Short men and overweight women are at a distinct disadvantage when it comes to education, career opportunities, and earning potential, a new study shows. After examining the DNA of about 120,000 adults, researchers at Exeter University in England found that men who are genetically predisposed to be short generally have less schooling and lower wages than those with tall genes. For every additional 2½ inches in height resulting purely from genetics (rather than diet or economic status), a man’s annual income increases by nearly $2,300.
A similar analysis of body mass index (BMI)—a measure of body fat based on height and weight—reveals that heavier women face even greater obstacles than short men. When a woman has a genetically predicted weight 28 pounds more than another woman of the same height, she is on average paid $4,300 a year less. “This is the strongest evidence by far that there is a causal link from being a bit overweight as a woman, being a bit shorter as a man, to doing worse in life,” study author Timothy Frayling tells The Guardian.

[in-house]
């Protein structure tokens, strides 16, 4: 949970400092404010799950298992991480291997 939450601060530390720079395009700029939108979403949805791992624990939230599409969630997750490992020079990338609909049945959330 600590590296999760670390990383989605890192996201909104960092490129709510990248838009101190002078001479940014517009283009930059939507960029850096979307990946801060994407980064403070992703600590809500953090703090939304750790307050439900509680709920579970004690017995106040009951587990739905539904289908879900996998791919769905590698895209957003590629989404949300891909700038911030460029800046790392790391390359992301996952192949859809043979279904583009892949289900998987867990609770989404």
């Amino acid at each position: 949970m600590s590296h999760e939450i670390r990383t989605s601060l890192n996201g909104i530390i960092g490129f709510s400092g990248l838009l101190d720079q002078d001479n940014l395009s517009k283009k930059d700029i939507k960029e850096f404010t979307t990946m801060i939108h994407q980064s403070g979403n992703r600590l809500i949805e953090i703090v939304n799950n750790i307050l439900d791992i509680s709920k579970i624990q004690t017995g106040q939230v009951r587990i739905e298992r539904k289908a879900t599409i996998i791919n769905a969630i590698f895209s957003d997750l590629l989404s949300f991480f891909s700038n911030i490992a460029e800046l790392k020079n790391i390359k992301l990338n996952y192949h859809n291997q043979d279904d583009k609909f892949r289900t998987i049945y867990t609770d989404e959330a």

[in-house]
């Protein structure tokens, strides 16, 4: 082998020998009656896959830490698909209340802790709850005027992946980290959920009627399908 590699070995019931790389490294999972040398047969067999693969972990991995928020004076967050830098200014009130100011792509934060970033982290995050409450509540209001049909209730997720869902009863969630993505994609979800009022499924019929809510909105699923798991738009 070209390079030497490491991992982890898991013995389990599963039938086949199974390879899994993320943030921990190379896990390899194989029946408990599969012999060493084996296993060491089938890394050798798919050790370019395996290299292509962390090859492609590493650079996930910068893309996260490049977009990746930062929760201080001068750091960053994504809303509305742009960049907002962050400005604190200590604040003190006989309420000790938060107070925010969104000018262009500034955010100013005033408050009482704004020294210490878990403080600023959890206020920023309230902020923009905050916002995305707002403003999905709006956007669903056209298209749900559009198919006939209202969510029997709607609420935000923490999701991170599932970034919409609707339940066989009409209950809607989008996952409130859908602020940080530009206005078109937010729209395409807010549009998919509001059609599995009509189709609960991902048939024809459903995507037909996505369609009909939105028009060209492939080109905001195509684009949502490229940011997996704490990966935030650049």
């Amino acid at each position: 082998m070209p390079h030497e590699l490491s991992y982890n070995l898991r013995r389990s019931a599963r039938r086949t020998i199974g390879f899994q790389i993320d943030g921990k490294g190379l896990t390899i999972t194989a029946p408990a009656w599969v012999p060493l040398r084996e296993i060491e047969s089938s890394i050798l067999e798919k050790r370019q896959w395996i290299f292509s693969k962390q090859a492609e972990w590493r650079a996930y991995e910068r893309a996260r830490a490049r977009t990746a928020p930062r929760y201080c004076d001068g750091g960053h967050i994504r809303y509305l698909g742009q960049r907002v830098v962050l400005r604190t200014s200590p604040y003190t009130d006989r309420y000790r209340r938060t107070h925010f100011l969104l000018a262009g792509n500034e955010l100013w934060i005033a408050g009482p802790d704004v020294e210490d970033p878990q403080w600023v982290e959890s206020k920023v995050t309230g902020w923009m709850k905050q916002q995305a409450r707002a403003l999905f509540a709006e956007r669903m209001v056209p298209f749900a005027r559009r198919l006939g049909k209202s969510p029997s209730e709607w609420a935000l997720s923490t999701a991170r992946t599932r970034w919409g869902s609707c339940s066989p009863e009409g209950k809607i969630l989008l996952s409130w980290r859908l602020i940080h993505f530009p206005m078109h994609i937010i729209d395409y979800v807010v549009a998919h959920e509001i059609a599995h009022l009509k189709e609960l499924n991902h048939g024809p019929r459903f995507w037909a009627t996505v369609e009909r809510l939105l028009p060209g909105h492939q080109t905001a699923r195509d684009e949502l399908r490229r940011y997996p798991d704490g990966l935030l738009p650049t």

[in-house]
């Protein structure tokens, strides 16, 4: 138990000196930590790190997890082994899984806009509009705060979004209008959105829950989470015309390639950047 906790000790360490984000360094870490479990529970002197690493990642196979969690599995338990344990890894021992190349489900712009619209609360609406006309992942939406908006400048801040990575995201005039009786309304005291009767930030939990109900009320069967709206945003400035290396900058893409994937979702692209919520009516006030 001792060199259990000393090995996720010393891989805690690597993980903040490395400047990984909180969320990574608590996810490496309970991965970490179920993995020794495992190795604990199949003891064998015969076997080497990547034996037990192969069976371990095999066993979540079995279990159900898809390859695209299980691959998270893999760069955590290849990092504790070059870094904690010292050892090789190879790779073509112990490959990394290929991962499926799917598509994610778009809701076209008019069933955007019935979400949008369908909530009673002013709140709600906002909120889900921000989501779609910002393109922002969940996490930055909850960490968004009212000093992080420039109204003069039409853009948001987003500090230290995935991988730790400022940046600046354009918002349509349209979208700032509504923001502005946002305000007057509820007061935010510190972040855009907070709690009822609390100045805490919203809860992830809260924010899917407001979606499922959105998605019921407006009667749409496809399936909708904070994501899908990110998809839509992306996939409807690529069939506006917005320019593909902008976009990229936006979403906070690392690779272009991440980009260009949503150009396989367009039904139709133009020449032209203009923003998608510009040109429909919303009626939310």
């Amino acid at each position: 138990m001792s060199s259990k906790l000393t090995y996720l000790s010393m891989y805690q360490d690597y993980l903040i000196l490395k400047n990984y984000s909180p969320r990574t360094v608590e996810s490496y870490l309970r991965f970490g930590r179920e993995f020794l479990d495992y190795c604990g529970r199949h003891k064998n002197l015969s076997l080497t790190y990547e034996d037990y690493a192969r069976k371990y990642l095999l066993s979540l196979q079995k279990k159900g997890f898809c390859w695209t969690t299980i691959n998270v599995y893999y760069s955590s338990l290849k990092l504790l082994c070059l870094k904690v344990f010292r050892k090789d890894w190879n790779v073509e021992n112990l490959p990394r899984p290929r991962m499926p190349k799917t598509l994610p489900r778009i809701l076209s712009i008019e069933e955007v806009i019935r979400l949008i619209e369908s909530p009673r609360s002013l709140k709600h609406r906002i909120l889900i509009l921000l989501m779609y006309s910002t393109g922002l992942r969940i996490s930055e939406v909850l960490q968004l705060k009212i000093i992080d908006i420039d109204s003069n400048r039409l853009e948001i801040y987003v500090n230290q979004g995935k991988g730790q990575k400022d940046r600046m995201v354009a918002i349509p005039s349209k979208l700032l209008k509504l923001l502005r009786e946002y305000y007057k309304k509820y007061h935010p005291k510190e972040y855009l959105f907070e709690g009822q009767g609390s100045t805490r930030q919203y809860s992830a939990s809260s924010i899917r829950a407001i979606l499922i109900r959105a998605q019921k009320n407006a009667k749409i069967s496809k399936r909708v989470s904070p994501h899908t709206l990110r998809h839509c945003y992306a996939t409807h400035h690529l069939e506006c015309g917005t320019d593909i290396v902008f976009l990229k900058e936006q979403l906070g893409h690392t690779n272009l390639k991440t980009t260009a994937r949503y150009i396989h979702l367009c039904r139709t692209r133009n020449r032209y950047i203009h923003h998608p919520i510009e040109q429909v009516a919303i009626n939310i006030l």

“Many shorter men and overweight women are very successful, but science must now ask why we are seeing this pattern.” He speculates that in a culture obsessed with body image, shorter men and heavier women suffer from low self-esteem and depression, and may face outright discrimination.